In the 11 days he spent fighting Covid-19 at Montefiore Nyack Hospital, there was one thing Mark Schwarz couldn’t figure out.
“Occasionally throughout the days there, you would randomly start hearing music playing and wonder, ‘What’s that for?’” Mr. Schwarz, 54, said on Tuesday.
On Monday, when it finally came time for Mr. Schwarz to go home from the hospital in Nyack, N.Y., he heard for himself: The cheerful chorus of the Beatles’ “Here Comes the Sun” rang through the hospital hallways to celebrate his discharge.
Pick a hospital in the metropolitan area of New York these days, and you are likely to find that the staff has identified a song as the fitting soundtrack to the release of patients who had been hospitalized because of the virus.
Many have chosen “Here Comes the Sun,” long associated with finding joy through hard times. When it and other songs are played, it is not only a tribute to the resilience of the patient, but also an anthem of affirmation for the medical professionals: Through long shifts, with few positive moments and supplies stretched thin, they have saved another life.
“I think it was more of a recognition of them than me,” Mr. Schwarz agreed.
At some hospitals, the music starts playing long before discharge. At Lenox Hill Hospital in Manhattan, for example, nurses call for a “Code Sun” when a patient is removed from a ventilator and successfully breathing on their own; Montefiore Nyack plays it when patients move out of intensive care.
“Honestly,” said Devjit Roy, Mr. Schwarz’s doctor at Montefiore Nyack, “I guess it’s just the sound of hope.”
Several hospitals have chosen tracks with similar gentle optimism — “Somewhere Over the Rainbow” at NYC Health + Hospitals/Coney Island, Bill Withers’s “Lean on Me” at Hackensack University Medical Center in New Jersey. Others go straight for inspirational rock: Journey’s “Don’t Stop Believin’” is a popular pick, as is Survivor’s “Eye of the Tiger.”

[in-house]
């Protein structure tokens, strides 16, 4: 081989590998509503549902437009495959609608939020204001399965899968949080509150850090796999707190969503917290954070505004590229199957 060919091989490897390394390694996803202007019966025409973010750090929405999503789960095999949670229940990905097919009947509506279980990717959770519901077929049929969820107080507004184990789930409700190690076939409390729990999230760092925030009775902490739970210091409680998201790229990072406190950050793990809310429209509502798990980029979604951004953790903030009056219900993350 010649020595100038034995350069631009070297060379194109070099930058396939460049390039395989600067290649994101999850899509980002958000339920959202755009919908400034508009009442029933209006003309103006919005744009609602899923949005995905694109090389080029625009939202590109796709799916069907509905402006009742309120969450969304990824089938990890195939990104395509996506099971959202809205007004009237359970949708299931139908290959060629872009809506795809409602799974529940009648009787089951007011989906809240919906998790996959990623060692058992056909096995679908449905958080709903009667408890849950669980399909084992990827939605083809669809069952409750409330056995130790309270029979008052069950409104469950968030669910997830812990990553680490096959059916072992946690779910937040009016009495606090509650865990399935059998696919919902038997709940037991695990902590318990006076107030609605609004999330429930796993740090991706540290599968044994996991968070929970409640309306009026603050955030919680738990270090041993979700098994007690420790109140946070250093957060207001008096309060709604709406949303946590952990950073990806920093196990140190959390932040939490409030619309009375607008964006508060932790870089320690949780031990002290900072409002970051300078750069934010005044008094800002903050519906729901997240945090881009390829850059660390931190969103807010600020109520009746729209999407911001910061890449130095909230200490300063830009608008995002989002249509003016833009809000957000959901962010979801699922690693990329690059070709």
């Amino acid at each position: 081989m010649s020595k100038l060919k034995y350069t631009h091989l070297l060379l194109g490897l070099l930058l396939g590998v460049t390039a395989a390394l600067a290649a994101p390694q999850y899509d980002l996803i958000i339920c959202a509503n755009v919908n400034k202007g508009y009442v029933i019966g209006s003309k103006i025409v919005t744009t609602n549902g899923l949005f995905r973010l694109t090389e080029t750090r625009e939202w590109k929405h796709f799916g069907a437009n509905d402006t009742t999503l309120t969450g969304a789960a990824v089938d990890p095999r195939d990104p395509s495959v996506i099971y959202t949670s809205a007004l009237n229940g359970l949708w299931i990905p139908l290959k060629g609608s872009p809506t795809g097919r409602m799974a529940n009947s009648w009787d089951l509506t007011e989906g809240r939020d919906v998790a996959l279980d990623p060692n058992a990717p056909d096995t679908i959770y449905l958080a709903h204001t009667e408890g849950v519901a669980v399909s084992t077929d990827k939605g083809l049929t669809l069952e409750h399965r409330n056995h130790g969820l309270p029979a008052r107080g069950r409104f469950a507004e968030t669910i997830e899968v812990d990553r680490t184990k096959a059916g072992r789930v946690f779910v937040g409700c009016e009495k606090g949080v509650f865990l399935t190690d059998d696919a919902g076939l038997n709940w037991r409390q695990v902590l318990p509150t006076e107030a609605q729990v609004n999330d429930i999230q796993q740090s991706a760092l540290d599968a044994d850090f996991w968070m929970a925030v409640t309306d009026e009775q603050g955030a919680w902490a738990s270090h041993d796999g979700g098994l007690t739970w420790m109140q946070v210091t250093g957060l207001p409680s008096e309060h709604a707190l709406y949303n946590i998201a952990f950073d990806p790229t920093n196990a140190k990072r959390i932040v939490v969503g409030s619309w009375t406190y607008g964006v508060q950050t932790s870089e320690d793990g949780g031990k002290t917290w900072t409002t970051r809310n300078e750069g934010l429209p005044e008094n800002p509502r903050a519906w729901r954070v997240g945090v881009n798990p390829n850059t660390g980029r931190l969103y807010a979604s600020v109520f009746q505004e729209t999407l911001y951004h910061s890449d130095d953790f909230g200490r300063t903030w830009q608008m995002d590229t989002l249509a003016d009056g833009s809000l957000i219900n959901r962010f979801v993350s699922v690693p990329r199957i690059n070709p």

There are the motivational pop hits — Rachel Platten’s “Fight Song” — and songs that are emblematic of the city’s spirit, like Jay-Z and Alicia Keys’s “Empire State of Mind.” At Maimonides Medical Center in Brooklyn, there is a rotating playlist, including U2’s “Beautiful Day,” Andra Day’s “Rise Up” and the theme from “Rocky.”
Some hospitals opt for a more literal soundtrack. When a patient comes off a ventilator at Mount Sinai South Nassau in Oceanside, N.Y., hospital staff put on Anna Nalick’s “Breathe (2 AM).” Elsewhere on Long Island, at Mather Hospital in Port Jefferson, it’s the Police’s “Every Breath You Take.”
Using music to celebrate patient milestones is not brand new, of course. At NYC Health + Hospitals/Metropolitan in East Harlem, the ICU director, Natoushka Trenard, said they traditionally play music when a baby is born. Right now, she said, extubating a patient feels similarly miraculous.
“Don’t Stop Believin’,” she said, “sort of goes with the theme that in addition to all the science we’re trying to apply to these patients, all the medicine, all the research we’re trying to do in real time while this is happening — faith plays a part in this.”
Some doctors are keeping their own music going around the clock for an extra boost. Dr. Roy keeps a steady stream of Stevie Wonder, Bon Jovi, Ed Sheeran and others playing from his phone speaker. He’s not using earphones, and no one is complaining.
“Whenever the right song comes on, like ‘Eye of the Tiger,’ we all just start singing to keep the morale up,” Dr. Roy said.
The music is only one of several ways that medical professionals are trying to keep spirits high, both for patients and each other. At Montefiore Nyack, the physician who discharges the most coronavirus patients each day is crowned the “Covid Crusher.” Nurses give the winner orange juice and a tiara.
During Karla Duarte’s three weeks at Cohen Children’s Medical Center in Queens, nurses brought in photos of her dog, Canelo, and had a spa day where they did her hair and painted her nails red.
But music was also a big part of boosting her morale. Karla, 16, heard “Here Comes the Sun” when she was taken off the ECMO life support machine. When she was discharged Sunday, the staff sent her home with “Ain’t No Mountain High Enough.”
“We’ve lost some patients, and we’ve had some victories,” said her doctor, James Schneider. But the song served as a reminder, he added, that “there is hope and value to what we do, and despite the challenges we’ve been facing together as a group over the last month, there is no mountain high enough. We’re going to overcome.”